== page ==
"Following certain anti-Semitic incidents which occurred in the region in February, 1919, Makhno proposed to all the Jewish colonies that they organise their self-defence and he furnished the necessary guns and ammunition to all these colonies. At the same time Makhno organised a series of meetings in the region where he appealed to the masses to struggle against anti-Semitism.

"The Jewish working population, in turn, expressed profound solidarity and revolutionary brotherhood toward the revolutionary insurrection. In answer to the call made by the Revolutionary Military Council to furnish voluntary combatants to the Makhnovist insurgent army, the Jewish colonies sent from their midst a large number of volunteers.

"In the army of the Makhnovist insurgents there was an exclusively Jewish artillery battery which was covered by an infantry detachment, also made up of Jews. This battery, commanded by the Jewish insurgent Shneider, heroically defended Hulyai Pole from Denikin's troops in June, 1919, and the entire battery perished there, down to the last man and the last shell.

"In the extremely rapid succession of events after the uprising of 1918-19, there were obviously individuals who were hostile to Jews, but these individuals were not the products of the insurrection; they were products of Russian life. These individuals did not have any importance in the movement as a whole. If people of this type took part in acts directed against Jews, they were quickly and severely punished by the revolutionary insurgents.

"We described earlier the speed and determination with which the Makhnovists executed Hryhoriyiv and his staff, and we mentioned that one of the main reasons for this execution was their participation in pogroms of Jews.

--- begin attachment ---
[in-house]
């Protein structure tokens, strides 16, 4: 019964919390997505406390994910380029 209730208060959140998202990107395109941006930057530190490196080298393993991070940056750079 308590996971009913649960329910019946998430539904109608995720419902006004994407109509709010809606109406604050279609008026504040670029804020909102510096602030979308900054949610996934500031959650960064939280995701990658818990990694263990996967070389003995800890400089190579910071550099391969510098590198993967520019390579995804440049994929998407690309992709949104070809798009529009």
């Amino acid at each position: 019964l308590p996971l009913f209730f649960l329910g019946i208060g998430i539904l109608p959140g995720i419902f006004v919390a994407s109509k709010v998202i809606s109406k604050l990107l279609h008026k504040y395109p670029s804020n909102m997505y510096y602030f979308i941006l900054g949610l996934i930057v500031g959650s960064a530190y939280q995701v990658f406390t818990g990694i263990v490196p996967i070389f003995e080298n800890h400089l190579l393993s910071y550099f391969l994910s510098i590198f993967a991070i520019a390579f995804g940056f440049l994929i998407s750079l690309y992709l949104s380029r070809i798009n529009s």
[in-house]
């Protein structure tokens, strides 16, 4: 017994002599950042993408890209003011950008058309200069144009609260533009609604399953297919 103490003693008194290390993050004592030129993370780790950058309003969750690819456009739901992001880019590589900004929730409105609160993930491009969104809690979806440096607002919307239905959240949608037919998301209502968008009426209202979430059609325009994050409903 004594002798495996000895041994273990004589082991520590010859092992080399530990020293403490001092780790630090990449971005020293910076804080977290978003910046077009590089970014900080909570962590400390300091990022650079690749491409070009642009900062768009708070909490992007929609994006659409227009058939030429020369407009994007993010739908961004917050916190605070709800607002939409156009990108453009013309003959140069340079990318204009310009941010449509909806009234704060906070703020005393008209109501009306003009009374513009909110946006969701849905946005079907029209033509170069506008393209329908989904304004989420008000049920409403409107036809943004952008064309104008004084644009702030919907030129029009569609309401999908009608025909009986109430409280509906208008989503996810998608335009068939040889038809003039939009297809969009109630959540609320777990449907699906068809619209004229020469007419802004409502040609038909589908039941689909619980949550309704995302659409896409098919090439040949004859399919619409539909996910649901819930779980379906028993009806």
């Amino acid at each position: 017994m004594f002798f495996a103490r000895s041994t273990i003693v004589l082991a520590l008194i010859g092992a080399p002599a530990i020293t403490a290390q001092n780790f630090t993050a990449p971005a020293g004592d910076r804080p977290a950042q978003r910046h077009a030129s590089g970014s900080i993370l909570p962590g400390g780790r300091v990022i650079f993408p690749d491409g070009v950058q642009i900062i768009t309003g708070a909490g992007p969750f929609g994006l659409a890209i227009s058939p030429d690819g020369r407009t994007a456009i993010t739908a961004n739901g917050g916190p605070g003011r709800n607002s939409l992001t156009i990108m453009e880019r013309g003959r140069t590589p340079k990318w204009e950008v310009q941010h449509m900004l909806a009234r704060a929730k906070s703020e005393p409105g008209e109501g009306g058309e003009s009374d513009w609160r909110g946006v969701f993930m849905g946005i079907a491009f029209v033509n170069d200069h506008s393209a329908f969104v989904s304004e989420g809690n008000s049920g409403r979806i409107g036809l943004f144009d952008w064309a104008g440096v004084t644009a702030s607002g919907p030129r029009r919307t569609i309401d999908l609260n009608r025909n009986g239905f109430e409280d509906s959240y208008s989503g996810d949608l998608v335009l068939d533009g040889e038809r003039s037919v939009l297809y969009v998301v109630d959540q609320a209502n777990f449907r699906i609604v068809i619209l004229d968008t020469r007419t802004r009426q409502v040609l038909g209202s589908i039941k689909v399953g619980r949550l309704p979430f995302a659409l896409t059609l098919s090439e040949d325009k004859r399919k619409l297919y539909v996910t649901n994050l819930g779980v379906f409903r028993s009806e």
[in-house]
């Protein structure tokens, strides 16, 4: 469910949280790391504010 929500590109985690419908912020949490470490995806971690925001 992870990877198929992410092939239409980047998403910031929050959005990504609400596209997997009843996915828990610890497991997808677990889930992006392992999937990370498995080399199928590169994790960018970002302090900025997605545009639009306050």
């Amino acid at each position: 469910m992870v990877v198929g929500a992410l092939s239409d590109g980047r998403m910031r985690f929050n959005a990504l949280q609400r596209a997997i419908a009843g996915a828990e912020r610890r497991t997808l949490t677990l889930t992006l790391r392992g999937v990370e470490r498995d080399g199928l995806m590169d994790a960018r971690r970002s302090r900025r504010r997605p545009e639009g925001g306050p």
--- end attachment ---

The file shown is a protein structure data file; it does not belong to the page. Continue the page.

"We can mention other events of this nature with which we are familiar.

"On May 12, 1919, several Jewish families - 20 people in all - were killed in the Jewish agricultural colony of Gor'kaya, near Aleksandrovsk. The Makhnovist staff immediately set up a special commission to investigate this event. This commission discovered that the murders had been committed by seven peasants of the neighbouring village of Uspenovka. These peasants were not part of the insurrectionary army. However, the Makhnovists felt it was impossible to leave this crime unpunished, and they shot the murderers. It was later established that this event and other attempts of this nature had been carried out at the instigation of Denikin's agents, who had managed to infiltrate the region and had sought by these means to prepare an atmosphere favourable for the entry of Denikin's troops into the Ukraine.

"On May 4th or 5th, 1919, Makhno and a few commanders hurriedly left the front and went to Hulyai Pole, where they were awaited by the Extraordinary Plenipotentiary of the Republic, L. Kamenev, who had arrived from Khar'kov with other representatives of the Soviet government. At the Verkhnii Tokmak station, Makhno saw a poster with the words: 'Death to Jews, Save the Revolution, Long Live Batko Makhno.'

"'Who put up that poster?' Makhno asked.

"He learned that the poster had been put up by an insurgent whom Makhno knew personally, a soldier who had taken part in the battle against Denikin's troops, a person who was in general decent. He presented himself immediately and was shot on the spot.

"Makhno continued the journey to Hulyai Pole. During the rest of the day and during his negotiations with the Plenipotentiary of the Republic, he could not free himself from the influence of this event. He realised that the insurgent had been cruelly dealt with, but he also knew that in conditions of war and in view of Denikin's advance, such posters could represent an enormous danger for the Jewish population and for the entire revolution if one did not oppose them quickly and resolutely.